What career opportunities are available for students with an advanced degree in the humanities? How do I describe the skills I have acquired in graduate school? How can I best present myself as a candidate for jobs in a range of fields? Do I need a PhD. or other graduate program in order to accomplish my goals? This practicum is designed to help MA students answer these fundamental questions as it provides crucial professional development and career discernment. The practicum will provide hands-on activities, collaborative exercises, and close mentorship from the instructor and others at the college to assist students not only in finding a job once they graduate, but also in identifying meaningful career paths.
Designing Your Life: How to Build a Well-Lived, Joyful Life, by Bill Burnett and Dave Evans (Knopf, ISBN: 1101875321)
ENG 560 Forms of Autobiography, W 5:00-7:50
SUNY Distinguished Teaching Professor Dr. Jan Zlotnik Schmidt: firstname.lastname@example.org
This course will focus on contemporary multiethnic women’s autobiography and memoirs published in the last ten years. The course include selected classic autobiographical essays by such writers as Dorothy Allison, Judith Ortiz Cofer, Joan Didion, Lucy Grealey, bell hooks, Maxine Hong Kingston, Audre Lorde, Rebecca Solnit, Terry Tempest Williams and Alice Walker as well as works by a new generation of memoirists such as Eula Bliss, Roxanne Gay, Daisy Hernandez, and Nora Krug. The course also will focus on full-length memoirs, beginning with Virginia Woolf’s Moments of Being, a landmark work which embodies and contemplates the complex process of autobiographical writing. Next the class will explore various contemporary multiethnic autobiographies and watch one autobiographical film. Students will have the opportunity to write their own memoir excerpts as a means of examining contemporary approaches to the form. Complementary critical essays by feminist theorists will be included.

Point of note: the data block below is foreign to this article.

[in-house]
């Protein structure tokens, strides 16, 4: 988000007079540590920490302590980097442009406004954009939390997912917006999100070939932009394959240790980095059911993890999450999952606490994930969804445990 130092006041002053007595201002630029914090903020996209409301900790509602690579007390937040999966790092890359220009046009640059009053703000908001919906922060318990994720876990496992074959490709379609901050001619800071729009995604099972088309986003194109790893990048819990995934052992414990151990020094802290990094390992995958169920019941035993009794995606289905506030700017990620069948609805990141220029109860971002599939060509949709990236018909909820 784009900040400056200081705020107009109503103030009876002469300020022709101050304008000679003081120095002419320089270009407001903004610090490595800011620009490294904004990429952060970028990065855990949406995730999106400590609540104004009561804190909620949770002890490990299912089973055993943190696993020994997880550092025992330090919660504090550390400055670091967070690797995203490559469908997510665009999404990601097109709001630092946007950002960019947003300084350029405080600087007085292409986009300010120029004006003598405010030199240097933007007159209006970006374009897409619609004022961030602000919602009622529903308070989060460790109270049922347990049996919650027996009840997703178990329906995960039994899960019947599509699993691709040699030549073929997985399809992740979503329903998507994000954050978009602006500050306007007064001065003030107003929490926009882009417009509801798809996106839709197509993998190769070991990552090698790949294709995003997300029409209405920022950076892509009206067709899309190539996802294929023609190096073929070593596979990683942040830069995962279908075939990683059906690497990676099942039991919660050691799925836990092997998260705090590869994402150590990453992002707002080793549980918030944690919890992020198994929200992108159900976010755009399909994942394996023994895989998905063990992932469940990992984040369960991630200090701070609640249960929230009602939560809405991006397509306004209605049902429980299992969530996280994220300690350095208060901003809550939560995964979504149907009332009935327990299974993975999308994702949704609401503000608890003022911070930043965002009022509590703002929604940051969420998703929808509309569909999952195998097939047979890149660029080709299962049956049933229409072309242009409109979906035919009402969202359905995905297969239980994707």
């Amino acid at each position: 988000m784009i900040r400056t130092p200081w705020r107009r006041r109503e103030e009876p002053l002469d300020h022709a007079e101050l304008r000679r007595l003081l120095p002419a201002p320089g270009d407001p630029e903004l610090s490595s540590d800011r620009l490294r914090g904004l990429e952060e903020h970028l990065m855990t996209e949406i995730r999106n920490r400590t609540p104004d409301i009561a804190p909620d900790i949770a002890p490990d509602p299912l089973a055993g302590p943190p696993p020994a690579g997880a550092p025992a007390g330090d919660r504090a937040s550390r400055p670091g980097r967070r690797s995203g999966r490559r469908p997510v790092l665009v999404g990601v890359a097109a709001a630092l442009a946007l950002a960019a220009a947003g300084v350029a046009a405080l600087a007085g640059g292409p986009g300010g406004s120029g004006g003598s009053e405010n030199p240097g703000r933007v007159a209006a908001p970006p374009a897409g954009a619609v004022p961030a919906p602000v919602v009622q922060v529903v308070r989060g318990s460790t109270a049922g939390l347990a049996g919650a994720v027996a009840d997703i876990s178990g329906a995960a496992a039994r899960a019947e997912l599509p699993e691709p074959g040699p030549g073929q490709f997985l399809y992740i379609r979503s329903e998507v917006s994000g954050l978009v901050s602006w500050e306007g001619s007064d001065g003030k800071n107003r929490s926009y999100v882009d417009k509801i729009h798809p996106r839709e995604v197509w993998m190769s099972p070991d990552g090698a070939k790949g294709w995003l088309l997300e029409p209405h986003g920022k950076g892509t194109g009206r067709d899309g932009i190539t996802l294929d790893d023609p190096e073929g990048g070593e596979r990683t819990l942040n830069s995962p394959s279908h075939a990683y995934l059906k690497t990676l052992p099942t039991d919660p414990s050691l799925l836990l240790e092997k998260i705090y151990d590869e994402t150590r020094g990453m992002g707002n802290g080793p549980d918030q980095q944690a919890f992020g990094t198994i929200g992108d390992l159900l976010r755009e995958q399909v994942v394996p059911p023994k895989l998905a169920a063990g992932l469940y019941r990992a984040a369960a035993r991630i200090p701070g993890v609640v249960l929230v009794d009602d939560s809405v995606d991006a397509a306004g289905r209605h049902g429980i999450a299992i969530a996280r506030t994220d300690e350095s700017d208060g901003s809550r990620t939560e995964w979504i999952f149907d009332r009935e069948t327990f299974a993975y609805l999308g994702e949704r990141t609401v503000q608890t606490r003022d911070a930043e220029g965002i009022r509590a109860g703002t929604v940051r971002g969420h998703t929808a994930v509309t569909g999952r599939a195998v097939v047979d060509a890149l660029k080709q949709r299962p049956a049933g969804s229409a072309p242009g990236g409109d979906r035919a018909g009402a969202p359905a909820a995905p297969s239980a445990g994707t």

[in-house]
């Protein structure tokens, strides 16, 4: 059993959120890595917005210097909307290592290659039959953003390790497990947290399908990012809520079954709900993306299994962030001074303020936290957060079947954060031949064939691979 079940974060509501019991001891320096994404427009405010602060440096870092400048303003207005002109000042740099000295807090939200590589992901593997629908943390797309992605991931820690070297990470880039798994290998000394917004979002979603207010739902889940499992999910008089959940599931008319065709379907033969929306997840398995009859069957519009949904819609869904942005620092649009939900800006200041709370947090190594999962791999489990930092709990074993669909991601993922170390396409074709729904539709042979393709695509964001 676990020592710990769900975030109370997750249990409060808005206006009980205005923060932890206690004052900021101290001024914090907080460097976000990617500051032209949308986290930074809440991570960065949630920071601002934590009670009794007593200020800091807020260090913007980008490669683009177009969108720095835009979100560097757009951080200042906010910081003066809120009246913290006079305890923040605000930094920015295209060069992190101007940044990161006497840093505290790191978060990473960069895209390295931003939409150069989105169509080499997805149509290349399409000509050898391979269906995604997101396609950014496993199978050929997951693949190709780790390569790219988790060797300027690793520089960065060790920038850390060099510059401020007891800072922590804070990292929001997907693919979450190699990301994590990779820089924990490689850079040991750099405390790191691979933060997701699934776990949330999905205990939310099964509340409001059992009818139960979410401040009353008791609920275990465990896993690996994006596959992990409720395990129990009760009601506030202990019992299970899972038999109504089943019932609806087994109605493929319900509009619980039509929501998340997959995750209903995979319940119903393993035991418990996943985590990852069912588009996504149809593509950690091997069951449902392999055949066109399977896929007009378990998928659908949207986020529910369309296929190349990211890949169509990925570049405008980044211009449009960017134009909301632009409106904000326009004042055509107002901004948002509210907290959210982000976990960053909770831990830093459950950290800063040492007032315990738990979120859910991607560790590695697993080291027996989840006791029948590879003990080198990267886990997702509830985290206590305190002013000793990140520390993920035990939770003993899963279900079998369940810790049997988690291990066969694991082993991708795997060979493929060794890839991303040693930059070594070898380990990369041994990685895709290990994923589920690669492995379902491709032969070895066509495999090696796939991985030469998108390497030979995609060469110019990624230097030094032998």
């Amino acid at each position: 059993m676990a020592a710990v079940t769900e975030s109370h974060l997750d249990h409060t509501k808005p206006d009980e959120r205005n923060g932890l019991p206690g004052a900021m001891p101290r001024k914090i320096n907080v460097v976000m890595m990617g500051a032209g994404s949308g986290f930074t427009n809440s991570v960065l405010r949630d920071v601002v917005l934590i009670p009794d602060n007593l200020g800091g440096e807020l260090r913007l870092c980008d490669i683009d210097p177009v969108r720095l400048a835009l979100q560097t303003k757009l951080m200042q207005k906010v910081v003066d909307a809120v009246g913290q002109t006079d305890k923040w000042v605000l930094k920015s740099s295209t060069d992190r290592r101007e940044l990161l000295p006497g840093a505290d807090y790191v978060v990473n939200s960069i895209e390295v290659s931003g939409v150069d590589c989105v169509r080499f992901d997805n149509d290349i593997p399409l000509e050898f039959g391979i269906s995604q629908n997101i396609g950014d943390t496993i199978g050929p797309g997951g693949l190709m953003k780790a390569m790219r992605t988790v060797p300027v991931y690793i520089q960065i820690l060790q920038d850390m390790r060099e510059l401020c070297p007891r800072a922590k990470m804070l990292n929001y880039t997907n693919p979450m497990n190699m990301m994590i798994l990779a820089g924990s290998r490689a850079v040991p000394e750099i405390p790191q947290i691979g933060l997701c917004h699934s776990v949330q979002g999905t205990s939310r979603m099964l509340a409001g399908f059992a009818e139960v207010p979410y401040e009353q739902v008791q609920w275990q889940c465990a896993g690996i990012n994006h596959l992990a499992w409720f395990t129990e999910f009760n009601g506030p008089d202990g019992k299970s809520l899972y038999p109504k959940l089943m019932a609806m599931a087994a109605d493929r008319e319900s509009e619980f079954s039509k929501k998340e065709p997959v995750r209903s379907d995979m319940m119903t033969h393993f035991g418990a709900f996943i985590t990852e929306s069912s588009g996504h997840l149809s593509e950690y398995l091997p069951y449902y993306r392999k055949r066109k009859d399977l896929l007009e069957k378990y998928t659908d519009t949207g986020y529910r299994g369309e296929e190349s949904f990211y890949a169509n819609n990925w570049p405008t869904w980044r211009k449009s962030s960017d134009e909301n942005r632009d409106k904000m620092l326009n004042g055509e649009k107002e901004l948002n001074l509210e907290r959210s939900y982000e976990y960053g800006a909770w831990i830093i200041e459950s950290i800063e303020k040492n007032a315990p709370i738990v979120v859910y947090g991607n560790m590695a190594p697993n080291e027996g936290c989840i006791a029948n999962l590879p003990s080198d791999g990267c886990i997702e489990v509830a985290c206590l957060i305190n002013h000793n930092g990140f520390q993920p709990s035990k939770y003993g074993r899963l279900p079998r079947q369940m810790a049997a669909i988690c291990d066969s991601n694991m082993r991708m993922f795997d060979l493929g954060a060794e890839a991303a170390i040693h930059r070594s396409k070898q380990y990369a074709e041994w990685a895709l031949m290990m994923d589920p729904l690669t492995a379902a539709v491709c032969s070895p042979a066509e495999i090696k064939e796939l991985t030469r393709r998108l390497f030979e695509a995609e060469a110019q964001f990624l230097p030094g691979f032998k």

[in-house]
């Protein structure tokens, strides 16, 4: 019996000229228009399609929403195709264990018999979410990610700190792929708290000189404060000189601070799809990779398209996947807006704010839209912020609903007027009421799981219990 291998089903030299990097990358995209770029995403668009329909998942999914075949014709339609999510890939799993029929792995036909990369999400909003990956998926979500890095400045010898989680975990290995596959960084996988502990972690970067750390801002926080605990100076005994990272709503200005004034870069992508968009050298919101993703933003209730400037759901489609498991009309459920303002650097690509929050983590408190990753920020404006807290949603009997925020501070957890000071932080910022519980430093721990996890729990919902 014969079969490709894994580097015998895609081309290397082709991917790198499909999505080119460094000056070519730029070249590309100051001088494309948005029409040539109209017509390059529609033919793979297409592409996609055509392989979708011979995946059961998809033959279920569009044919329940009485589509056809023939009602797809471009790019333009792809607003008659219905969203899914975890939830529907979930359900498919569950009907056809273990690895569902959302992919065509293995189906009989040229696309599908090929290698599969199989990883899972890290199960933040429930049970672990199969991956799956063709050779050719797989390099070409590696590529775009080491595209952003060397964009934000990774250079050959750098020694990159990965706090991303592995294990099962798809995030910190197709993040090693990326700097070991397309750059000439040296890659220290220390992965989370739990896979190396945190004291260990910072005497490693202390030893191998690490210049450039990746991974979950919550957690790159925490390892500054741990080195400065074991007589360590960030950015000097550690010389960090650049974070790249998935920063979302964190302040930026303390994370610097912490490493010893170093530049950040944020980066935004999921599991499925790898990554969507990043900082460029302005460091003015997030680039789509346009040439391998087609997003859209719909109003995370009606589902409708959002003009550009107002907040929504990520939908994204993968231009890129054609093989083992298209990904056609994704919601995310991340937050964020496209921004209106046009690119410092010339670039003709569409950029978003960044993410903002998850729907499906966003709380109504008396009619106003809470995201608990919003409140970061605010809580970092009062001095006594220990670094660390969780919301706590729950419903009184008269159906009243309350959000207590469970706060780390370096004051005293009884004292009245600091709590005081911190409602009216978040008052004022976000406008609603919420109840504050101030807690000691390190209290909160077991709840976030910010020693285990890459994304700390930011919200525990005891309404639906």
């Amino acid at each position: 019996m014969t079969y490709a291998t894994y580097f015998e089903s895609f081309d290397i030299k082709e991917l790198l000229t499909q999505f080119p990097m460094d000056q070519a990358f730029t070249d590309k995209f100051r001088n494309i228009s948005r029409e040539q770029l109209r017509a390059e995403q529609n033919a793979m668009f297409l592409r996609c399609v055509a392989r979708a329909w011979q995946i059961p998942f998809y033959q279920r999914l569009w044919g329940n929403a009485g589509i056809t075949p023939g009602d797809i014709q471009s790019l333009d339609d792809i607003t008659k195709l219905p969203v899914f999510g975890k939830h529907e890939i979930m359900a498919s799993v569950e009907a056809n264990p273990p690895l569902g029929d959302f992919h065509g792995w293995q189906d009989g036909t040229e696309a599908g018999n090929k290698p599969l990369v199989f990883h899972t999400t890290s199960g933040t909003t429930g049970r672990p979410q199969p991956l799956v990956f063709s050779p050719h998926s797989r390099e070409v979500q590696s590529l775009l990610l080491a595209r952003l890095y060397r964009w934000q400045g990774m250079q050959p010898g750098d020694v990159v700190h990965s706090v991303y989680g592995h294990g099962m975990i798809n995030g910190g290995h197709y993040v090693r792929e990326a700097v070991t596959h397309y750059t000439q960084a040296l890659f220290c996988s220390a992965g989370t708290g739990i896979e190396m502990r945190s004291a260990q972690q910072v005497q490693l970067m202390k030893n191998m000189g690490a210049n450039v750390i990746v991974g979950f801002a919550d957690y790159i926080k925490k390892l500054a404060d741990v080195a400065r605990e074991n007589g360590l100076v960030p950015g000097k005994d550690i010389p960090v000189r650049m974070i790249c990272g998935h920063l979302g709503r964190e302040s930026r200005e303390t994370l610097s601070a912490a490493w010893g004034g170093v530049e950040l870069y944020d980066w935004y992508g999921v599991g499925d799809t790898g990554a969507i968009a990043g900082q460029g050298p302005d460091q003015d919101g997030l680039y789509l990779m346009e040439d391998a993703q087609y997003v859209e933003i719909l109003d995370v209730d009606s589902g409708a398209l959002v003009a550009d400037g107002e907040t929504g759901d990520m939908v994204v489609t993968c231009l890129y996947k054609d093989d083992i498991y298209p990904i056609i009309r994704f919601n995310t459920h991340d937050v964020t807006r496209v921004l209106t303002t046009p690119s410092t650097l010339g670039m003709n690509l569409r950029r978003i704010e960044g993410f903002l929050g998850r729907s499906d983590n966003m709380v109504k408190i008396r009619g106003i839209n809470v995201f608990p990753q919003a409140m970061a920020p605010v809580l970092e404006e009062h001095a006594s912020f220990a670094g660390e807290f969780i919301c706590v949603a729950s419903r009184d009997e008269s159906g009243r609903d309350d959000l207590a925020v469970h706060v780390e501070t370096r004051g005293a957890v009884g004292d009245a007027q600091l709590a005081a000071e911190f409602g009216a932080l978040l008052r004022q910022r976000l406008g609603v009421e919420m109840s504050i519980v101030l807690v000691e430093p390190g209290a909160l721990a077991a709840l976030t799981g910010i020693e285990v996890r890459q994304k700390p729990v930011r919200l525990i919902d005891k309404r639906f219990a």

Virginia Woolf, Moments of Being
Roxanne Gay, Hunger
Maggie Nelson Bluets
Jeannette Walls, The Glass Castle
Jacqueline Woodson, Another Brooklyn
Jacqueline Woodson, brown girl dreaming
Another memoir will be chosen by the class.
ENG 585: Studies in Contemporary Criticism and Theory—Anthropocene Nonhumanities, T 5:00-7:50 PM
Professor Jed Mayer: email@example.com
The mark of humans may now be read in all earthly things, from the strata of the lithosphere to the upper reaches of the stratosphere. The Anthropocene, as many have proposed we call this too-human geological and climatological era, calls for a radical reconsideration of the nonhuman world and humanity’s place within it. Human-induced climate change and the sixth extinction have irreparably harmed nonhuman populations and ecosystems, yet humans must also reckon with the destructive climatic forces for which we are in large part responsible. The nonhuman is at once more vulnerable and more destructive than at any time within human history. And yet as we struggle to articulate the nonhuman, to speak responsibly for endangered species and ecologies, they continue to elude representation. Vaster than mega-hurricanes, smaller than microplastics, Anthropocene nonhumanities call for fresh approaches and new epistemologies. In this seminar we will survey some of the most generative recent developments in critical theory, as we consider the ways in which modes of literary representation have attended to the nonhuman, and how they might offer us cognitive direction for our shared future.
Required Texts (subject to change):
Emily Brontë, Wuthering Heights
John Clare, “I Am”: The Selected Poetry
Thomas Hardy, The Woodlanders
Marlen Haushofer, The Wall
Marianne Moore, Poems
Carol Swain, Gast
Jeff VanderMeer, Annihilation
ENG 586: Studies in Contemporary Literature: Contemporary Realisms W 5-7:50
Professor Mary Holland: firstname.lastname@example.org